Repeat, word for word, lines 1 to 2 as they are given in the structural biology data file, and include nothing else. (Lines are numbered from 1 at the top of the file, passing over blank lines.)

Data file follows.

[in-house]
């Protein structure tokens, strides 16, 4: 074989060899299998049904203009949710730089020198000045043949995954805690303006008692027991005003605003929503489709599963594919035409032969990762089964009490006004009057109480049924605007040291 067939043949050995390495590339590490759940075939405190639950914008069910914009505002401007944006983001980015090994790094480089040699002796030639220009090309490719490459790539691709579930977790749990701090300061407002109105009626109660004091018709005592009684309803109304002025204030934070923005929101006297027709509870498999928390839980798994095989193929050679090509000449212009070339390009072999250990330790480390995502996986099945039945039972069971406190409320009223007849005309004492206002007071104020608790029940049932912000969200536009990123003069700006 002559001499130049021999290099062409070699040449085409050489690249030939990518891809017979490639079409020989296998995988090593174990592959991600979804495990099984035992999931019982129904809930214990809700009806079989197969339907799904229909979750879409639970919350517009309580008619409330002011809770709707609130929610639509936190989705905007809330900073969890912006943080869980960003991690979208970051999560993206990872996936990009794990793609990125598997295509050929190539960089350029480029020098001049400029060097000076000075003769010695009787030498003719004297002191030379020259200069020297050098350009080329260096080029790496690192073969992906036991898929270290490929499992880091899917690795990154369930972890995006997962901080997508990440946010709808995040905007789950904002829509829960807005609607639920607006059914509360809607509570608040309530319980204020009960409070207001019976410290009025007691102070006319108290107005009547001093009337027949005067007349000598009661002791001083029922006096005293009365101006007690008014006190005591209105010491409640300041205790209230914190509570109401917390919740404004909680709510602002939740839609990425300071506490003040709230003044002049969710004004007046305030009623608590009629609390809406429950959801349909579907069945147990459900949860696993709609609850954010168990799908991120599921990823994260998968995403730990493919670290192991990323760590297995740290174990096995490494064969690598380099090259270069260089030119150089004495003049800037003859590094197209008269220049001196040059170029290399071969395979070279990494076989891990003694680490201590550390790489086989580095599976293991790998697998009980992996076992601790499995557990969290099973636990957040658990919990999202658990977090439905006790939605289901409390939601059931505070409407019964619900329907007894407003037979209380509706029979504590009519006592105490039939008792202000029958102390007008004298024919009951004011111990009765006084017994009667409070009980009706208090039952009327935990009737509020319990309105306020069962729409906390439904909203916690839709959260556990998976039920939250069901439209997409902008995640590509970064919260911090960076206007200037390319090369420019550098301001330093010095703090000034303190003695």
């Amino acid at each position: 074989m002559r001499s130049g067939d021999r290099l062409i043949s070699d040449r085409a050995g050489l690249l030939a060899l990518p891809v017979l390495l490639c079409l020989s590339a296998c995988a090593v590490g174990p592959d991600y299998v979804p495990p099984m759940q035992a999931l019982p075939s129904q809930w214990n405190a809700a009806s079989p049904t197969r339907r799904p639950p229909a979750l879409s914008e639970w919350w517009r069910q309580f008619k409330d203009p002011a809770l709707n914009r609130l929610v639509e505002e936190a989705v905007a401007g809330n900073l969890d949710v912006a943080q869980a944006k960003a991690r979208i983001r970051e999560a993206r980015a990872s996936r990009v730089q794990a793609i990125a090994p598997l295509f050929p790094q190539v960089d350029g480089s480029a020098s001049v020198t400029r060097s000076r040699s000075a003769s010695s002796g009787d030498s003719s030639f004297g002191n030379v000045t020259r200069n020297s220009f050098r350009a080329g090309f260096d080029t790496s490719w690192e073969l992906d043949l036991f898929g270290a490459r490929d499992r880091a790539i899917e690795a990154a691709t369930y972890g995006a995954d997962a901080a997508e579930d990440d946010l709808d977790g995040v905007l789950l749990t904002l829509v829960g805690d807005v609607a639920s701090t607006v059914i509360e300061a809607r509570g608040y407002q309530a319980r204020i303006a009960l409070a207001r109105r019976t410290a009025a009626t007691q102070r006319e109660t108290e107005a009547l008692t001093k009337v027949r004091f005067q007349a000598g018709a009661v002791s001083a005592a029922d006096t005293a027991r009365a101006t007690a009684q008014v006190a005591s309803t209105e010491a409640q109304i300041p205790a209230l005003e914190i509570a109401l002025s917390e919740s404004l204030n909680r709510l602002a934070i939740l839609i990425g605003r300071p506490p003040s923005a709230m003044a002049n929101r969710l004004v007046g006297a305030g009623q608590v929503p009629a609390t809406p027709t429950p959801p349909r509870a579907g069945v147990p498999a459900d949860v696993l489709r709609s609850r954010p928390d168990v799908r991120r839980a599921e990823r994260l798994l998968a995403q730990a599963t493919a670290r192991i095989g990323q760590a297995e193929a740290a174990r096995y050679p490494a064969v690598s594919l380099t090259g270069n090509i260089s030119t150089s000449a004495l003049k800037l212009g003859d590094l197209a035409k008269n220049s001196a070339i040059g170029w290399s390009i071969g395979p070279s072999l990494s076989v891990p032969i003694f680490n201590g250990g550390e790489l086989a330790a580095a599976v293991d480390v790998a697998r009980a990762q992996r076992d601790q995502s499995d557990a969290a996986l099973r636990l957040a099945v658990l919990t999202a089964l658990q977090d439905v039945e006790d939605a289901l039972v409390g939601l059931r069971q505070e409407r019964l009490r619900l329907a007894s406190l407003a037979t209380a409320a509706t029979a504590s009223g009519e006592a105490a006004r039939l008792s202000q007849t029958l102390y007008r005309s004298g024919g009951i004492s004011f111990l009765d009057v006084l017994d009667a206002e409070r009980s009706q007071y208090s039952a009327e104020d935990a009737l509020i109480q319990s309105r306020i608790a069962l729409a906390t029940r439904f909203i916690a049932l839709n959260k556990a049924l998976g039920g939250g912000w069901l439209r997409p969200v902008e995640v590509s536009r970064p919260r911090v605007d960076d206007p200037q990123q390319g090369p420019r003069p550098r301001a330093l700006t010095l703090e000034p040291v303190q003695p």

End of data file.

[in-house]
């Protein structure tokens, strides 16, 4: 074989060899299998049904203009949710730089020198000045043949995954805690303006008692027991005003605003929503489709599963594919035409032969990762089964009490006004009057109480049924605007040291 067939043949050995390495590339590490759940075939405190639950914008069910914009505002401007944006983001980015090994790094480089040699002796030639220009090309490719490459790539691709579930977790749990701090300061407002109105009626109660004091018709005592009684309803109304002025204030934070923005929101006297027709509870498999928390839980798994095989193929050679090509000449212009070339390009072999250990330790480390995502996986099945039945039972069971406190409320009223007849005309004492206002007071104020608790029940049932912000969200536009990123003069700006 002559001499130049021999290099062409070699040449085409050489690249030939990518891809017979490639079409020989296998995988090593174990592959991600979804495990099984035992999931019982129904809930214990809700009806079989197969339907799904229909979750879409639970919350517009309580008619409330002011809770709707609130929610639509936190989705905007809330900073969890912006943080869980960003991690979208970051999560993206990872996936990009794990793609990125598997295509050929190539960089350029480029020098001049400029060097000076000075003769010695009787030498003719004297002191030379020259200069020297050098350009080329260096080029790496690192073969992906036991898929270290490929499992880091899917690795990154369930972890995006997962901080997508990440946010709808995040905007789950904002829509829960807005609607639920607006059914509360809607509570608040309530319980204020009960409070207001019976410290009025007691102070006319108290107005009547001093009337027949005067007349000598009661002791001083029922006096005293009365101006007690008014006190005591209105010491409640300041205790209230914190509570109401917390919740404004909680709510602002939740839609990425300071506490003040709230003044002049969710004004007046305030009623608590009629609390809406429950959801349909579907069945147990459900949860696993709609609850954010168990799908991120599921990823994260998968995403730990493919670290192991990323760590297995740290174990096995490494064969690598380099090259270069260089030119150089004495003049800037003859590094197209008269220049001196040059170029290399071969395979070279990494076989891990003694680490201590550390790489086989580095599976293991790998697998009980992996076992601790499995557990969290099973636990957040658990919990999202658990977090439905006790939605289901409390939601059931505070409407019964619900329907007894407003037979209380509706029979504590009519006592105490039939008792202000029958102390007008004298024919009951004011111990009765006084017994009667409070009980009706208090039952009327935990009737509020319990309105306020069962729409906390439904909203916690839709959260556990998976039920939250069901439209997409902008995640590509970064919260911090960076206007200037390319090369420019550098301001330093010095703090000034303190003695």